financial advisor explaining investment plan to couple on laptop at office desk

The Canadian Foundation for Advancement of Investor Rights (FAIR Canada) is calling on the Canadian Securities Administrators (CSA) to clarify how firms can resolve conflicts of interest of clients under four common scenarios.

In an open letter, FAIR Canada asks the CSA to explain how firms will be expected to comply with the client-focused reforms proposed in June, which aim to incorporate best interest requirements into a number of CSA rules.

The investor advocacy group is seeking to “better understand how firms must address” certain common conflicts in the best interest of clients, the letter states, and how the CSA will ensure that firms are properly addressing conflicts “from a compliance and enforcement perspective.”

Specifically FAIR Canada seeks the CSA’s views on four common conflict of interest scenarios:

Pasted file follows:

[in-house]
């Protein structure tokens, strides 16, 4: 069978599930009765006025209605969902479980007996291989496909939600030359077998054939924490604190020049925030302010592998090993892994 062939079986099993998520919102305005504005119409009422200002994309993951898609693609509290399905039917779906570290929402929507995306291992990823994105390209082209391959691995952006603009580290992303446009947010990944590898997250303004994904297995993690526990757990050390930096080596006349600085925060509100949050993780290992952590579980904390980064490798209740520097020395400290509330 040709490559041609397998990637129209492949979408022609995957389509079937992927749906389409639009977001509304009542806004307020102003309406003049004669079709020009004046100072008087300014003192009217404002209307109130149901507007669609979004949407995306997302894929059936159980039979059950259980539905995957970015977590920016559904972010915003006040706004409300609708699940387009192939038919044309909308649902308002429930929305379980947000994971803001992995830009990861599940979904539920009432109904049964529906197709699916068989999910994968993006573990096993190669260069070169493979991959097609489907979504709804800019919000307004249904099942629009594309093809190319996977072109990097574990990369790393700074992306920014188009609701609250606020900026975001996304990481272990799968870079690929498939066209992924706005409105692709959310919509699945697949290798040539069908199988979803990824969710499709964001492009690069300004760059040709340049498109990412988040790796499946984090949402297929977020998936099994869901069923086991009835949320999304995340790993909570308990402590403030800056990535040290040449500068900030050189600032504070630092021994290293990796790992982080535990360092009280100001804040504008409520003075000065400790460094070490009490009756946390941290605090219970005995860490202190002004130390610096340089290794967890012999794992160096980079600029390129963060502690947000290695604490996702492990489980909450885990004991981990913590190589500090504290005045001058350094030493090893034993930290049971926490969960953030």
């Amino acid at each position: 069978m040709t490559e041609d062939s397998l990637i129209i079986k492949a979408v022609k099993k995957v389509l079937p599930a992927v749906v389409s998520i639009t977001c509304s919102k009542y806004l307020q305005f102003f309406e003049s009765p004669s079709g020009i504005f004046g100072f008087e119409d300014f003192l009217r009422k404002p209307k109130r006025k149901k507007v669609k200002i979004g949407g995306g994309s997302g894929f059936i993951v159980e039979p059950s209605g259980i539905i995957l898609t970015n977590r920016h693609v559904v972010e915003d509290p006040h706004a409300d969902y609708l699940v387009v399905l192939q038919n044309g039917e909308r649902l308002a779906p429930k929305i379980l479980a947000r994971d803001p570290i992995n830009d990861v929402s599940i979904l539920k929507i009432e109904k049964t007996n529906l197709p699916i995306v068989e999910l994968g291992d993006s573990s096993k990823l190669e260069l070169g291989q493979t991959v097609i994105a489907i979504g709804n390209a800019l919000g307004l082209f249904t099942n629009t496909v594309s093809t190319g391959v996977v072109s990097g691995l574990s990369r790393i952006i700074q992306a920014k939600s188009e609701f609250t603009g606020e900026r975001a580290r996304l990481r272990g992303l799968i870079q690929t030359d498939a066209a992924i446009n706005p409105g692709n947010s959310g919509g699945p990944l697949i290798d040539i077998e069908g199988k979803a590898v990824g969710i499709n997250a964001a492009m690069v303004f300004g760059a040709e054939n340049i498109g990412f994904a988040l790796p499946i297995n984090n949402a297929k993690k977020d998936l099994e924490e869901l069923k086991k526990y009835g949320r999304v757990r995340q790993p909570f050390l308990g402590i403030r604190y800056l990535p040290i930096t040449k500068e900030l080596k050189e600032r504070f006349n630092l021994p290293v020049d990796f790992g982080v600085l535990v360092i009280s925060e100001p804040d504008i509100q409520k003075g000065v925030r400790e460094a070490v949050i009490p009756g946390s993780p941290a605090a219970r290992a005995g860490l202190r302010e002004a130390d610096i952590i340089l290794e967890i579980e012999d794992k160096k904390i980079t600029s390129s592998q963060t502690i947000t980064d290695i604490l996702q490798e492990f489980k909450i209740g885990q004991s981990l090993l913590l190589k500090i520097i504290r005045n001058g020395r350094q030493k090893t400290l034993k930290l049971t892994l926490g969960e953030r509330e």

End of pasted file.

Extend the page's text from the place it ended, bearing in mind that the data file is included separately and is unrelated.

1. embedded commission mutual fund dealers that only sell proprietary funds;
  2. commuting the value of a pension;
  3. leveraged investing; and
  4. exempt market dealers that only deal in the products of related issuers.

“FAIR Canada has long advocated for a statutory best interest standard so that Canadians receive objective, professional financial advice. Of key importance to successful implementation of a best interest standard is the adoption of rules that prohibit embedded commissions and other advisor compensation arrangements that foster the misalignment of client and advisor interests,” the letter states.

“This is necessary to ensure that registrants provide their services in a manner that does not actively jeopardize or subvert the interests and well-being of their clients since an abundance of evidence has clearly demonstrated that compensation drives behaviour.”

The CSA’s client-focused reforms are currently out for public comment until Oct. 19.